“People must understand that the standing forest has value and rewarding ecosystem services can lead to a change in behaviour, the issues are complex but we have clear strategies to tackle them,” says Mr Manuel Pulgar-Vidal. He pointed out recently of schemes including financial compensation for indigenous communities who conserve the rainforest and attempts to involve the private sector in forest preservation.

But illicit logging and an exponential increase in illegal gold mining in the Amazon since the 2008 global economic crisis present the biggest threats to Peru’s forest cover.

Spotlight on murders of activists as Peru prepares for Lima climate talks

Peru Government is regularly accused of neglecting people defending their land and forests against mining and illegal logging.

Two weeks before Peru hosts a key global climate conference, the country has come under fire for failing to protect activists who were murdered trying to defend the country’s rapidly diminishing rainforest and other ecosystems.

The South American nation has become the fourth most dangerous state in the world for environmental and land defenders, according to the NGO Global Witness, which accused the government of putting a dangerous emphasis on exploitation rather than conservation of natural resources.

Yet another innocent humanitarian beheaded

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Seeing yet another picture of an innocent humanitarian beheaded by ISIS, my mind seesaws between hawk and dove. Civil wars statistically last twice as long as they otherwise would when an outside agent intervenes, yet something about this doesn’t feel like simply another civil war. I can’t help wondering what makes ISIS any different than Nazis on the march? Then I think about an all-out war against them… what it would mean, what it would take… and my heart just freezes.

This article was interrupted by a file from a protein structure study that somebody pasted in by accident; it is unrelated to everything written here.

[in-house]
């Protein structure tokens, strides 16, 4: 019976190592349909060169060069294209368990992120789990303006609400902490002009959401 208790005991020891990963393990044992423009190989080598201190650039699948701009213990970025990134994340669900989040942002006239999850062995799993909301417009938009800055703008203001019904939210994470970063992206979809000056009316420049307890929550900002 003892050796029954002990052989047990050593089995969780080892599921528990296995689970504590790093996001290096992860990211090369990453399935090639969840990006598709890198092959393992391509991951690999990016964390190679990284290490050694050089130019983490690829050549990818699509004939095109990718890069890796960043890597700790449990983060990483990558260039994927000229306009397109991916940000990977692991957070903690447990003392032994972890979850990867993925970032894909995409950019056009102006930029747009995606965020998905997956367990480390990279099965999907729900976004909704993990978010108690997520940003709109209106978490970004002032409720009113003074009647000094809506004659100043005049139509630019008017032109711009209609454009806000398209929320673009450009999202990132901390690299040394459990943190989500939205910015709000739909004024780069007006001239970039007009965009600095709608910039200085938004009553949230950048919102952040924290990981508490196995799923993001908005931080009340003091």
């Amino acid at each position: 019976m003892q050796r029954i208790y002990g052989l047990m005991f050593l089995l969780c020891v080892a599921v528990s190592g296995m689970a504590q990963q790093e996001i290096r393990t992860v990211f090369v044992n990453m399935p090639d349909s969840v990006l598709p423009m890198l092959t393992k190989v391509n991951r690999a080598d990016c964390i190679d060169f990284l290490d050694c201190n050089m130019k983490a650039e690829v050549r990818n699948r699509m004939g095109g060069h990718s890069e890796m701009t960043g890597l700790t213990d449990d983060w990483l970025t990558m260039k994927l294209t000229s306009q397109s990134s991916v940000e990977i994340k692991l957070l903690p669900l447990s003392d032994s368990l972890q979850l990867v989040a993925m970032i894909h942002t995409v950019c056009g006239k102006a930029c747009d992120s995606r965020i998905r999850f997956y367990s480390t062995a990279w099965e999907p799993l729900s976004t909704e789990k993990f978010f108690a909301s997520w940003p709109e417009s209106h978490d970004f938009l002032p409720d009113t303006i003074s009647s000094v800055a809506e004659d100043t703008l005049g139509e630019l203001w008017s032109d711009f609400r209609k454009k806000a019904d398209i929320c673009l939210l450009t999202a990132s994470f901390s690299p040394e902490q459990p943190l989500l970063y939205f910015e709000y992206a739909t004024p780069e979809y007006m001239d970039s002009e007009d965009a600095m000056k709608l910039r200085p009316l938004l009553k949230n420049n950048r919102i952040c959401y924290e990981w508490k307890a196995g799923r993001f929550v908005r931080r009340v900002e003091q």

We are seriously in trouble now.

There is so much to say about how this happened, but most of it has been said. We have so much to atone for, and that alone takes you to your knees. But our question still has to be, “So what do we do now?”

I don’t know what we should do now. But no one else does either. No politician knows for sure and no military commander knows for sure. If anything should be obvious by now, it’s that. It isn’t simply bad political decisions or military strategies that got us here. It’s karma that got us here. The US -and other westerners, let us not forget- became a warmongering nation, attacking a country that hadn’t even attacked us … and look what it led to. God forgive us. And God help us now.

I’m going deep into my heart, into my prayerfulness, and into atonement for the arrogance and recklessness of our  bellicose countries. I pray for forgiveness for irresponsibly sending people to die in another country, in a foreign war, for no reason. For there, at that level of Atonement, I know we enter a place where God’s ears are open and miracles do happen. “God shall not be mocked” means that He isn’t. Until America owns up to what it has become and what it has done — allowing war to become a huge business empire, maintained by military contractors and politicians alike to fight wars that should not have been fought for no more reason than money and oil – then Cause and Effect will continue to operate, and the blowback will increase, and a great country will be brought to its knees.

There is an alternative: We can fall to our knees right now…

Who is going to pay for international development?

The world does not require another inventory of financial problems and solutions. It needs a list of priorities

The time is coming for the big ideas in targets such as the sustainable development goals (SDGs) to be enhanced into politically realistic commitments.

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There is simply not enough time or resources to do everything so what should the world’s development finance priorities be?

Addis Ababa is hosting a UN financing for development conference in July 2015, and the timing of the talks, before the goals are announced in September, is a strong message from member states that if credible financial commitments are not made, the whole exercise to refresh the millennium development goals (MDGs) would be little more than words on a page.

One thing is clear: the agenda is broad. How should progress be paid for? What is the role of the private sector? Who should keep an eye on sources of finance? Isn’t it now finally time for structural reform in global financial institutions, such as the World Bank? And what proportion of development should be paid for out of domestic as opposed to international resources?

With such a large number of issues defined as «development», it is hard to draft declarations that are useful for overburdened decision-makers who are used to being presented with shopping lists in which all the points are considered equally important to achieving improvements.